Dissertations, Theses, and Capstone Projects

Date of Degree


Document Type


Degree Name





Philip T. Yanos

Committee Members

William H. Gottdiener

Elizabeth L. Jeglic

Bethany L. Leonhardt

Paul H. Lysaker

Subject Categories

Clinical Psychology


schizophrenia, personal narrative, identity, recovery, functioning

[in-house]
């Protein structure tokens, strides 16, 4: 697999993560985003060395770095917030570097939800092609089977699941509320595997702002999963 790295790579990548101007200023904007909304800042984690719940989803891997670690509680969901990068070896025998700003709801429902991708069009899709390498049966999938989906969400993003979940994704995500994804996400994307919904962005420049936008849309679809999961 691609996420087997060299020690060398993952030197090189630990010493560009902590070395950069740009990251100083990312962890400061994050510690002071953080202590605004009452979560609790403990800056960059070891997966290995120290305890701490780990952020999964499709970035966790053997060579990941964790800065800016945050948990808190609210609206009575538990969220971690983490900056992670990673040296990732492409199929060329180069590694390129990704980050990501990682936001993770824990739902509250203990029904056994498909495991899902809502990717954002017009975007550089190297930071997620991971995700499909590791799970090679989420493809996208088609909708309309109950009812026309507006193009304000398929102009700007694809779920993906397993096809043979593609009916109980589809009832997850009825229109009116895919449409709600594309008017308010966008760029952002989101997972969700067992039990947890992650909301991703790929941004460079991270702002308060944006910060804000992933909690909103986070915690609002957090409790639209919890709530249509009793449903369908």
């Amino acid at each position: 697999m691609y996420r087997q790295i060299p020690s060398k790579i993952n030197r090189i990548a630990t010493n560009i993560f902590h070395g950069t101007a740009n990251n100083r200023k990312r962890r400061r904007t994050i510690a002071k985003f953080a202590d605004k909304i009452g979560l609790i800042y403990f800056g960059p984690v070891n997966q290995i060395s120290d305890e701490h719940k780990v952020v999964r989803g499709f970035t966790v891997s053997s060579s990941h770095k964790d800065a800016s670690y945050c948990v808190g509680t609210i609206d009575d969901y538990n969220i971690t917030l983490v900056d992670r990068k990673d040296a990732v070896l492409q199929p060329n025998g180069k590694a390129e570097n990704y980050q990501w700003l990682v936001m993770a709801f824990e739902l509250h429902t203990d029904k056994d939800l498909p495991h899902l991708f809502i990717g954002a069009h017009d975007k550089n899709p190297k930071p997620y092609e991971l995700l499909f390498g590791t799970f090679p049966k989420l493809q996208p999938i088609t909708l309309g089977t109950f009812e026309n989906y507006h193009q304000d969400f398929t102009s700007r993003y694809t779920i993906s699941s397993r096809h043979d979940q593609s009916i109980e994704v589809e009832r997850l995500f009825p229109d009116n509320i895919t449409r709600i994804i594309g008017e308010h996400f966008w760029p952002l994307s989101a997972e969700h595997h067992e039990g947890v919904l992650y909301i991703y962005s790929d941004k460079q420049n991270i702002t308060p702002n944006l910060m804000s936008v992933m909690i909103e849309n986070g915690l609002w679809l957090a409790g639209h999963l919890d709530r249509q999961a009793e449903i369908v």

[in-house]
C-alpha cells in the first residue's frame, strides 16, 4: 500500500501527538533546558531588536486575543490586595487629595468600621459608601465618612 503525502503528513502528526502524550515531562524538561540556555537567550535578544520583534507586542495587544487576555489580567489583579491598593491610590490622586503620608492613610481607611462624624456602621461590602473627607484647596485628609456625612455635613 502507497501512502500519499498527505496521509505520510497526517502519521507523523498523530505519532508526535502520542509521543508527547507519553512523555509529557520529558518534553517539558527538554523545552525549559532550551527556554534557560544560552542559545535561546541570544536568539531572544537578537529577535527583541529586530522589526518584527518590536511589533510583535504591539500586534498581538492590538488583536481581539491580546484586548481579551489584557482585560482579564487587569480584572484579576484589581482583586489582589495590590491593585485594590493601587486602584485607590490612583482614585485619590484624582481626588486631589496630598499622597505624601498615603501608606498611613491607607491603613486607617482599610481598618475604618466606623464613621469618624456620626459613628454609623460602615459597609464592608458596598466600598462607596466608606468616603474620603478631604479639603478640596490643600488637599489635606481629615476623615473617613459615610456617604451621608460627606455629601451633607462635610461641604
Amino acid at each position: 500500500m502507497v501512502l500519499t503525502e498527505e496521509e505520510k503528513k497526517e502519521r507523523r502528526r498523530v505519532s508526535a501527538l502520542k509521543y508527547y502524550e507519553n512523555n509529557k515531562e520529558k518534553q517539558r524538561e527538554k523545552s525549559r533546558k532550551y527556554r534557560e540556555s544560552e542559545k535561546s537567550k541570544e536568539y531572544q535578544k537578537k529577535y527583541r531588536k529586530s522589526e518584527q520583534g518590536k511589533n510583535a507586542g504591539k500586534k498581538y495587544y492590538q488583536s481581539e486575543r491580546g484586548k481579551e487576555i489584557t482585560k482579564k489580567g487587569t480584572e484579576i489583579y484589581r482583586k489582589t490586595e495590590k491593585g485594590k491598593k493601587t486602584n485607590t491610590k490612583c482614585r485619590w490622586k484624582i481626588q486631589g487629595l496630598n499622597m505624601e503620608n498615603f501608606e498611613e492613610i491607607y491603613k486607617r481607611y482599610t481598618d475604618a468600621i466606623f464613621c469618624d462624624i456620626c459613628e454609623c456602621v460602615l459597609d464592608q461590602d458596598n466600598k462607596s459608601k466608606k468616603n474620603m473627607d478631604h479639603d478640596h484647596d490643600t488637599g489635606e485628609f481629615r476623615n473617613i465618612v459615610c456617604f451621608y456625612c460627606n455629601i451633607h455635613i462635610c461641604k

Among individuals with schizophrenia, research has demonstrated that in addition to the positive and negative symptoms characteristic of schizophrenia, the diminishment of the self also represents an important aspect of the illness (Lysaker & Lysaker, 2010). Research has confirmed that the self-experience, particularly as measured by the telling of one’s life story through the Scale to Assess Narrative Development (STAND), is linked to a variety of subjective and objective recovery outcomes from schizophrenia. While this association has been documented in different research studies, less is known about the ways in which personal narrative functions to predict recovery outcomes in a longitudinal design and with a diverse sample. This longitudinal study included two assessment points, baseline and post-treatment (approximately five months following baseline assessment), to better evaluate narrative development in a prospective research design. In a sample of 116 individuals with schizophrenia-spectrum disorders, this study sought to investigate the influences of the self-experience on recovery-related factors (both subjective and objective). This study sought to research the associations between the self-experience and others facets of recovery among people with schizophrenia-spectrum disorders in a prospective design, to evaluate the predictive relationship of the self-experience to subjective and objective recovery indicators and to extend prior results in this area to more diverse samples. Results indicated that the self-experience revealed associations to psychiatric symptoms, self-esteem, internalize stigma of mental illness, and social and vocational functioning. Baseline personal narrative emerged as a significant predictorof coping strategies (problem-centered, avoidant, neutral) used by study participants as well as overall social functioning. Implications from these findings suggest that narrative development may show causal relationships to specific recovery and coping variables, that impaired narrative development may serve as a barrier to achieving recovery outcomes, and that personal narrative offers unique contributions in understanding broader deficits faced by individuals diagnosed with schizophrenia.